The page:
Luxembourg-based euroscript International (#7 on CSA Research's 2014 list of the largest LSPs) announced today that it acquired Foreign Exchange Translations (FXTrans), a U.S.-based specialist in medical translations. The deal will close by the end of May 2015.
In a press release, euroscript CEO Mark Evenepoel said that the two companies complement each other in terms of clients, product and service offerings, and market penetration in key geographical areas. The press release also cited the "unique offering" allowed by the combination of FXTrans with Infotehna, euroscript's business unit dedicated to life sciences information management. We asked Evenepoel about the company's global growth strategy, plans for specific markets, and the life sciences offering that euroscript reinforces with this purchase. As is always the case with deals involving private companies, the price tag cannot be released.
- Does this acquisition signal euroscript's strategy to enter the U.S. market? Evenepoel said that, "Life science companies are more global than ever, needing support in all regions where they operate -- Europe, Asia, and the United States. We must address the characteristics of the respective headquarters or business leads." However, the company's interests in the U.S. market extend beyond life sciences. Evenepoel told us that his goal is "to strengthen American operations to better support U.S.-headquartered business in different industries." More specifically, he told us that euroscript was aiming for a distribution of business to match the global market, meaning that he "would expect U.S. business to represent 30-35% of euroscript's revenue in the mid-term." FXTrans's U.S.-generated revenue provides a strong step in that direction.
- Will euroscript expand its Asian operations? With the FXTrans announcement of an office in Singapore just two weeks ago, we asked about euroscript's growing presence in Asia. Evenepoel told us, "We successfully developed subsidiaries in China -- in Suzhou, Shanghai, and Hong Kong -- and in Chennai in India." Missing from the list was Japan, where FXTrans has a partnership with ASCA. He told us that, "Japan is another important cornerstone in our joint development. We are in the process of looking to integrate more Asian LSPs," but ASCA is not part of this acquisition. Both China and Japan represent growth markets for life sciences, due to a variety of economic, demographic, and investment factors.
- How does FXTrans relate to Infotehna? Acquired last year, Infotehna provides software to manage regulated content and processes for the life sciences sector, as well as regulatory compliance solutions. FXTrans provides translation services for the sector. We asked how euroscript will meld these two units. "Our strategy is to market a range of content management solutions addressing industry processes and the related content life cycle challenges," Evenepoel told us. "For life sciences we offer a business process combining technology and services: compliance management solutions, consulting and system integration, translation, authoring, and linguistic validation." Euroscript's full-service life science offering will compete with marketing powerhouses such as TransPerfect with its specialized Crimson life sciences unit in the U.S. market.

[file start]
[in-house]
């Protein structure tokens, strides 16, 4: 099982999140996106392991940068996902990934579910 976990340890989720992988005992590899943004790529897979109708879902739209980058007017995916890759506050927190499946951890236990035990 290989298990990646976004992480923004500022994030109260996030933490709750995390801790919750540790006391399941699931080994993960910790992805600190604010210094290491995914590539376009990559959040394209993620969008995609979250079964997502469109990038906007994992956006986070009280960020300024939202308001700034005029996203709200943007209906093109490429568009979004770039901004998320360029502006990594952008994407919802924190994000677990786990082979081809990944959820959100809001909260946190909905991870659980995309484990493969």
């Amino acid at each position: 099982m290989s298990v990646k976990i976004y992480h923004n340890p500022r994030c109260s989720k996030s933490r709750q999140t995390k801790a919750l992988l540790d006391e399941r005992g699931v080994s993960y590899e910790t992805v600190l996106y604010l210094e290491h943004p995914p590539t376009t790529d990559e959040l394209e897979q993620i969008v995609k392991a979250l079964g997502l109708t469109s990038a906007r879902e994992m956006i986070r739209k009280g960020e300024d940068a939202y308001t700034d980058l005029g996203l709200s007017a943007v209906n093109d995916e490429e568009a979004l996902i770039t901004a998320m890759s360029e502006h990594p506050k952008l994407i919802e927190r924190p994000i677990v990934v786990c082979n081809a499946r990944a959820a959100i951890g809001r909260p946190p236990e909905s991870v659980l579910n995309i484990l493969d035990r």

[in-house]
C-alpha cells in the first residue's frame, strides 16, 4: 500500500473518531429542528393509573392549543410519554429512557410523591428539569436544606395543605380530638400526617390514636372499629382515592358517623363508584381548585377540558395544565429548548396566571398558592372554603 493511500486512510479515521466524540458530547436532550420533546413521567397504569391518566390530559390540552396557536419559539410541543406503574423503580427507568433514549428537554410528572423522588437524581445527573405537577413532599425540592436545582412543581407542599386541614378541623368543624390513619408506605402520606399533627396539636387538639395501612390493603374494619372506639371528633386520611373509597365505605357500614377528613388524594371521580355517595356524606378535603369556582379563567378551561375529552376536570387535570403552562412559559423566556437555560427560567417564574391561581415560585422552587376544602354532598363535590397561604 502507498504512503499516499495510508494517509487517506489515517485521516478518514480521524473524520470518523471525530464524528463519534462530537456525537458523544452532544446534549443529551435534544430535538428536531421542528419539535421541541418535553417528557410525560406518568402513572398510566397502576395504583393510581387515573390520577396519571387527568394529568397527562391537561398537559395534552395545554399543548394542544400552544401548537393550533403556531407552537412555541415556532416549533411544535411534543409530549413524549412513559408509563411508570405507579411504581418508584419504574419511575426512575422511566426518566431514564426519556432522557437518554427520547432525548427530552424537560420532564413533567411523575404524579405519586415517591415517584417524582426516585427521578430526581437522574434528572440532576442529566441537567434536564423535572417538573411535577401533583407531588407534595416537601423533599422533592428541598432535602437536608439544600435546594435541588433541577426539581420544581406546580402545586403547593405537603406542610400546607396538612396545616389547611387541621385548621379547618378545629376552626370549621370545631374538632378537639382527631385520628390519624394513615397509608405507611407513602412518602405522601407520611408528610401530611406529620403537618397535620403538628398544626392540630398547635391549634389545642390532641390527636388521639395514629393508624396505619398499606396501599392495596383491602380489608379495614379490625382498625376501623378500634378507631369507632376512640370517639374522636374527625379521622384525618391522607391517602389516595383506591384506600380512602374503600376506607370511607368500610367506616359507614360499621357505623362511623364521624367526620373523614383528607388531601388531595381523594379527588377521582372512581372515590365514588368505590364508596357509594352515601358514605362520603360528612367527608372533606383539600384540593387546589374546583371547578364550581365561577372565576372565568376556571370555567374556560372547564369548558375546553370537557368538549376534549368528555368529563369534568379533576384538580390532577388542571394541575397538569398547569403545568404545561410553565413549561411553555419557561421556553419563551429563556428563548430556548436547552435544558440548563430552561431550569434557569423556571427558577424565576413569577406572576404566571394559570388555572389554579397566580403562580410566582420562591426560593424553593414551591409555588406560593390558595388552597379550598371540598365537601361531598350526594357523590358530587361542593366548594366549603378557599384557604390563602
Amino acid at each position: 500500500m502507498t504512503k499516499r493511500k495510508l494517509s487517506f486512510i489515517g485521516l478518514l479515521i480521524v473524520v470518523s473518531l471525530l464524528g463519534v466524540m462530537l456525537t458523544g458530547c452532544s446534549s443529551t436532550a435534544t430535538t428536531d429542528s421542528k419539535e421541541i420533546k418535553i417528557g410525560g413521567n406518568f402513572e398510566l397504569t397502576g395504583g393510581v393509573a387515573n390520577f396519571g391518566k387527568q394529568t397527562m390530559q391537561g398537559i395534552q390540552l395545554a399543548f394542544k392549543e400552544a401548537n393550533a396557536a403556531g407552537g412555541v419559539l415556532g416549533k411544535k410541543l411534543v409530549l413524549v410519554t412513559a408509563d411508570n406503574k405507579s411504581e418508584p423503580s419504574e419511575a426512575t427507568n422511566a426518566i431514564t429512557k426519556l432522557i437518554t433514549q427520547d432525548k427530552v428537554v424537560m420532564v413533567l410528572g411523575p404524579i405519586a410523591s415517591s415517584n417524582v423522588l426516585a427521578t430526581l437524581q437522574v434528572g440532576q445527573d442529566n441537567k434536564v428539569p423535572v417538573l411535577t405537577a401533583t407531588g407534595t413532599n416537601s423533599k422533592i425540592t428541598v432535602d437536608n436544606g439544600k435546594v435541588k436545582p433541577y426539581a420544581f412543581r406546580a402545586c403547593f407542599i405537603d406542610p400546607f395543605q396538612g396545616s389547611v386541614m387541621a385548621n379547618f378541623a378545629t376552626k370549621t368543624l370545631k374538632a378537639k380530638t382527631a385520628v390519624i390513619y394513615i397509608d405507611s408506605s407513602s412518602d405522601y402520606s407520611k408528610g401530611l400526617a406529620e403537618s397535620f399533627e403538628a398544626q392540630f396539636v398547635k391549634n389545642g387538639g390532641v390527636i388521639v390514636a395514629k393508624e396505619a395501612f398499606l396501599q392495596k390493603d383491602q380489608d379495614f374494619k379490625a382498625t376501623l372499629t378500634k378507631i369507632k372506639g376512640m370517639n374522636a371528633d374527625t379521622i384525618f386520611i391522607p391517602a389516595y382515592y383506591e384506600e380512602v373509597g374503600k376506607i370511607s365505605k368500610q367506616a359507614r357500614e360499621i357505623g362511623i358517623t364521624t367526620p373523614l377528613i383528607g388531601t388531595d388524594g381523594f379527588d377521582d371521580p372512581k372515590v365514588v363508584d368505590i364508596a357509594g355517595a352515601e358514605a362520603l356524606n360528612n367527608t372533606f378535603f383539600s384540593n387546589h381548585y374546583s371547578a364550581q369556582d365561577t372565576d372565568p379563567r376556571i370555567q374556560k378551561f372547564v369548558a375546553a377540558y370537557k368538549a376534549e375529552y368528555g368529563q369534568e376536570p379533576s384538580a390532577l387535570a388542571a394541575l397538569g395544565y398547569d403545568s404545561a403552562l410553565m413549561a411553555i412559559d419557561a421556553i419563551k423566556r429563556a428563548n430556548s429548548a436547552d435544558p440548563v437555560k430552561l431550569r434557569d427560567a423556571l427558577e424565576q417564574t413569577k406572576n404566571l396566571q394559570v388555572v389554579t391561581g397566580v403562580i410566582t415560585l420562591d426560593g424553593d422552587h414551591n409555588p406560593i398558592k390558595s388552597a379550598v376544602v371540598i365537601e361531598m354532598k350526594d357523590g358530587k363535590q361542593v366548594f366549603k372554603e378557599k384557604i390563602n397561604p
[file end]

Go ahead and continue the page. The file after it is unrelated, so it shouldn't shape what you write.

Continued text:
This acquisition fits three trends we identified in our research:
- A move upstream to show more business value. The most ambitious language service providers have been pushing beyond the boundaries of the language industry with the goal of being viewed as more than suppliers of bulk translation. Firms such as euroscript, Lionbridge, and SDL have been seeking corporate roles in areas such as marketing communications, customer care, and other critical business processes. With this acquisition, euroscript bolsters its ability to offer a beginning-to-end solution for the life sciences sector.
- A focus on growing vertical markets. Euroscript's solution involves strong software solutions optimized for content management and life sciences expertise. In our advisory and consulting sessions with LSPs, we emphasize the importance of targeting strong verticals. For example, the last year has seen M&A activity around support for industrial manufacturing (Argos for SH3) and European finance (Lionbridge for CLS and Welocalize for Agostini).
- Expansion into strong and growing markets. The last few years have seen a lot of cross-border activity. Euroscript itself bought companies in the Netherlands, Slovenia, and now the United States. Lionbridge crossed the Swiss and Canadian borders for purchases, Argos went outside Poland into the U.S., while Welocalize turned to Italy. With the purchase or FXTrans, euroscript has laid out its strategy to address its thus far slight presence in the United States and increase its operations in China and Japan, thus adding three of the world's largest economies to its strong base in Europe.
The bottom line: Euroscript represents one of several LSPs in a strong position to further consolidate the market. Combined with venture capitalists (VCs) and private equity groups (PEGs) that periodically ask for our advice about with plans to roll up the many players on the market, CSA Research sees a continuing race to buy up the most valuable properties in the language services market. At the same time, software solutions to automate operations and marketplaces that provide e-commerce-style buying experiences for translation offer these growing LSPs both the tools and competition to address the planet's growing need for translation and business process outsourcing for global content needs.